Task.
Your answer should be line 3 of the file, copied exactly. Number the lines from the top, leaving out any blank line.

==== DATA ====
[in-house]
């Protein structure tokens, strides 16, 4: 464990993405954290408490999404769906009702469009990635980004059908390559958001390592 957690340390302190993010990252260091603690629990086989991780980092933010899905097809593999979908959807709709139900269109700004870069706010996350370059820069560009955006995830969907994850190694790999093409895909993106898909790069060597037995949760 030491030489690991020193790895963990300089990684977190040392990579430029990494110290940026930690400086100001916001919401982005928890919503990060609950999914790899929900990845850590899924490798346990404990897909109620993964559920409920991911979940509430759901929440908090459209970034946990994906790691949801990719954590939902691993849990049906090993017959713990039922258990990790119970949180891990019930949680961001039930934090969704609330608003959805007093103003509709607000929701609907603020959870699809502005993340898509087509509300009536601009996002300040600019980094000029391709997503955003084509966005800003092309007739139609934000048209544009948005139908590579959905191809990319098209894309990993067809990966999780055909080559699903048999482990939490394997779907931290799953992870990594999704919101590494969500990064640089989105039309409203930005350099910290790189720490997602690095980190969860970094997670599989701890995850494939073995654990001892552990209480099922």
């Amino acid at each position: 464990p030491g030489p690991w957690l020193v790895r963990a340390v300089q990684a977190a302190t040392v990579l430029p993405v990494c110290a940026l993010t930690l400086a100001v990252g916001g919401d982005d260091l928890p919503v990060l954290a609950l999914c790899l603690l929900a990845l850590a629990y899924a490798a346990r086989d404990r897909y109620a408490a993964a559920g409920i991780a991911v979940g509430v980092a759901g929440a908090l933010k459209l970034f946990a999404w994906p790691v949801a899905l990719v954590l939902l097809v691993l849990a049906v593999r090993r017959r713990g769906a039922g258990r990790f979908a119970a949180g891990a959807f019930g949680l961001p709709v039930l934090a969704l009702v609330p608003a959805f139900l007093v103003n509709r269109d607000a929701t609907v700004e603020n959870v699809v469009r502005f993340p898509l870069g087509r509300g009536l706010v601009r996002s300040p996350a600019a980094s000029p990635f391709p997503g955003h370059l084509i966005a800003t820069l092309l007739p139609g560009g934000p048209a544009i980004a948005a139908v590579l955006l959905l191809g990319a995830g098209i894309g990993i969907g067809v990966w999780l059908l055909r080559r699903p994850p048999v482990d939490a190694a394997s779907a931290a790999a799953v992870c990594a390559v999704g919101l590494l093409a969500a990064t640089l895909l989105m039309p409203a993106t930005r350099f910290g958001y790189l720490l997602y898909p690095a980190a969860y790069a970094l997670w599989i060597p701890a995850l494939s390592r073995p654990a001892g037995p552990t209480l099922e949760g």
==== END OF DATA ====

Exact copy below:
């Amino acid at each position: 464990p030491g030489p690991w957690l020193v790895r963990a340390v300089q990684a977190a302190t040392v990579l430029p993405v990494c110290a940026l993010t930690l400086a100001v990252g916001g919401d982005d260091l928890p919503v990060l954290a609950l999914c790899l603690l929900a990845l850590a629990y899924a490798a346990r086989d404990r897909y109620a408490a993964a559920g409920i991780a991911v979940g509430v980092a759901g929440a908090l933010k459209l970034f946990a999404w994906p790691v949801a899905l990719v954590l939902l097809v691993l849990a049906v593999r090993r017959r713990g769906a039922g258990r990790f979908a119970a949180g891990a959807f019930g949680l961001p709709v039930l934090a969704l009702v609330p608003a959805f139900l007093v103003n509709r269109d607000a929701t609907v700004e603020n959870v699809v469009r502005f993340p898509l870069g087509r509300g009536l706010v601009r996002s300040p996350a600019a980094s000029p990635f391709p997503g955003h370059l084509i966005a800003t820069l092309l007739p139609g560009g934000p048209a544009i980004a948005a139908v590579l955006l959905l191809g990319a995830g098209i894309g990993i969907g067809v990966w999780l059908l055909r080559r699903p994850p048999v482990d939490a190694a394997s779907a931290a790999a799953v992870c990594a390559v999704g919101l590494l093409a969500a990064t640089l895909l989105m039309p409203a993106t930005r350099f910290g958001y790189l720490l997602y898909p690095a980190a969860y790069a970094l997670w599989i060597p701890a995850l494939s390592r073995p654990a001892g037995p552990t209480l099922e949760g």